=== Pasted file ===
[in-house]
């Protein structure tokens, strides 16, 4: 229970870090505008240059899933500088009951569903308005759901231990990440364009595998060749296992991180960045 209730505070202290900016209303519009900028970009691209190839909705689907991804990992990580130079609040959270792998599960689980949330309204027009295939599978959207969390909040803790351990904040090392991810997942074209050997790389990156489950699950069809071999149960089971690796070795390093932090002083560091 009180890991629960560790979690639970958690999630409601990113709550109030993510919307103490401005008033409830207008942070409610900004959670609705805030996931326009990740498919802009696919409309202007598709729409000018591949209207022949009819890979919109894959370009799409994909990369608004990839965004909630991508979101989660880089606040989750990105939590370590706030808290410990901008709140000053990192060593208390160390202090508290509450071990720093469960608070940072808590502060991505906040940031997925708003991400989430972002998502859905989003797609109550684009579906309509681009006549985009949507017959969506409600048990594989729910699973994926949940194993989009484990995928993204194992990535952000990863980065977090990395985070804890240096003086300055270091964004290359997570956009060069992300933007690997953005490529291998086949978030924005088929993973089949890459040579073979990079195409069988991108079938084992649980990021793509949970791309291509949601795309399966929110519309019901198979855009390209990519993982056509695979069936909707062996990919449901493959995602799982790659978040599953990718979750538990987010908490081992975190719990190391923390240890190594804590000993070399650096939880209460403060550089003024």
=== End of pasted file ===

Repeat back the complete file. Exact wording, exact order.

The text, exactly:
[in-house]
């Protein structure tokens, strides 16, 4: 229970870090505008240059899933500088009951569903308005759901231990990440364009595998060749296992991180960045 209730505070202290900016209303519009900028970009691209190839909705689907991804990992990580130079609040959270792998599960689980949330309204027009295939599978959207969390909040803790351990904040090392991810997942074209050997790389990156489950699950069809071999149960089971690796070795390093932090002083560091 009180890991629960560790979690639970958690999630409601990113709550109030993510919307103490401005008033409830207008942070409610900004959670609705805030996931326009990740498919802009696919409309202007598709729409000018591949209207022949009819890979919109894959370009799409994909990369608004990839965004909630991508979101989660880089606040989750990105939590370590706030808290410990901008709140000053990192060593208390160390202090508290509450071990720093469960608070940072808590502060991505906040940031997925708003991400989430972002998502859905989003797609109550684009579906309509681009006549985009949507017959969506409600048990594989729910699973994926949940194993989009484990995928993204194992990535952000990863980065977090990395985070804890240096003086300055270091964004290359997570956009060069992300933007690997953005490529291998086949978030924005088929993973089949890459040579073979990079195409069988991108079938084992649980990021793509949970791309291509949601795309399966929110519309019901198979855009390209990519993982056509695979069936909707062996990919449901493959995602799982790659978040599953990718979750538990987010908490081992975190719990190391923390240890190594804590000993070399650096939880209460403060550089003024």